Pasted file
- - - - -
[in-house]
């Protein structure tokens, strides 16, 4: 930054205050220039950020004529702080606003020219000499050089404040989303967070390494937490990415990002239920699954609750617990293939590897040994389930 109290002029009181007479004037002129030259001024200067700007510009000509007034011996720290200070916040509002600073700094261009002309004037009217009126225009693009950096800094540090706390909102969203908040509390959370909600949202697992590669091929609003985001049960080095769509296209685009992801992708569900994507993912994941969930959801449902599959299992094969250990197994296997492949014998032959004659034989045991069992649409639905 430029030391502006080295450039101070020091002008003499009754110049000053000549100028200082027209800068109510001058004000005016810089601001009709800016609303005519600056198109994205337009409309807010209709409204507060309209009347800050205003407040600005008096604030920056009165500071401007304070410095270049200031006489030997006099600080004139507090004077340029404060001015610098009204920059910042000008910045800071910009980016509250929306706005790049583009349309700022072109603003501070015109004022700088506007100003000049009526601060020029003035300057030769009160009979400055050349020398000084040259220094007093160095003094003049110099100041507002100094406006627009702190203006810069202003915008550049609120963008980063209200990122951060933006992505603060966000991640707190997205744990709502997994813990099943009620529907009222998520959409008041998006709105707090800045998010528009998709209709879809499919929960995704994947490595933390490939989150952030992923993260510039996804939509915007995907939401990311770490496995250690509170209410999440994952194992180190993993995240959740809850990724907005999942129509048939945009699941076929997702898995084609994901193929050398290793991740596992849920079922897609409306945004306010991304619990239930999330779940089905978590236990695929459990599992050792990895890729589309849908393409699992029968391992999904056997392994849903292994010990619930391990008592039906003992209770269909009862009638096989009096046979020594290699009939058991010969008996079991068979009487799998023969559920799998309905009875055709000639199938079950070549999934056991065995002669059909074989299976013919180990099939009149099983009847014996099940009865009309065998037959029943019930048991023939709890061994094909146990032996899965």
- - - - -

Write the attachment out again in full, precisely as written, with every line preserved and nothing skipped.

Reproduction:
[in-house]
């Protein structure tokens, strides 16, 4: 930054205050220039950020004529702080606003020219000499050089404040989303967070390494937490990415990002239920699954609750617990293939590897040994389930 109290002029009181007479004037002129030259001024200067700007510009000509007034011996720290200070916040509002600073700094261009002309004037009217009126225009693009950096800094540090706390909102969203908040509390959370909600949202697992590669091929609003985001049960080095769509296209685009992801992708569900994507993912994941969930959801449902599959299992094969250990197994296997492949014998032959004659034989045991069992649409639905 430029030391502006080295450039101070020091002008003499009754110049000053000549100028200082027209800068109510001058004000005016810089601001009709800016609303005519600056198109994205337009409309807010209709409204507060309209009347800050205003407040600005008096604030920056009165500071401007304070410095270049200031006489030997006099600080004139507090004077340029404060001015610098009204920059910042000008910045800071910009980016509250929306706005790049583009349309700022072109603003501070015109004022700088506007100003000049009526601060020029003035300057030769009160009979400055050349020398000084040259220094007093160095003094003049110099100041507002100094406006627009702190203006810069202003915008550049609120963008980063209200990122951060933006992505603060966000991640707190997205744990709502997994813990099943009620529907009222998520959409008041998006709105707090800045998010528009998709209709879809499919929960995704994947490595933390490939989150952030992923993260510039996804939509915007995907939401990311770490496995250690509170209410999440994952194992180190993993995240959740809850990724907005999942129509048939945009699941076929997702898995084609994901193929050398290793991740596992849920079922897609409306945004306010991304619990239930999330779940089905978590236990695929459990599992050792990895890729589309849908393409699992029968391992999904056997392994849903292994010990619930391990008592039906003992209770269909009862009638096989009096046979020594290699009939058991010969008996079991068979009487799998023969559920799998309905009875055709000639199938079950070549999934056991065995002669059909074989299976013919180990099939009149099983009847014996099940009865009309065998037959029943019930048991023939709890061994094909146990032996899965």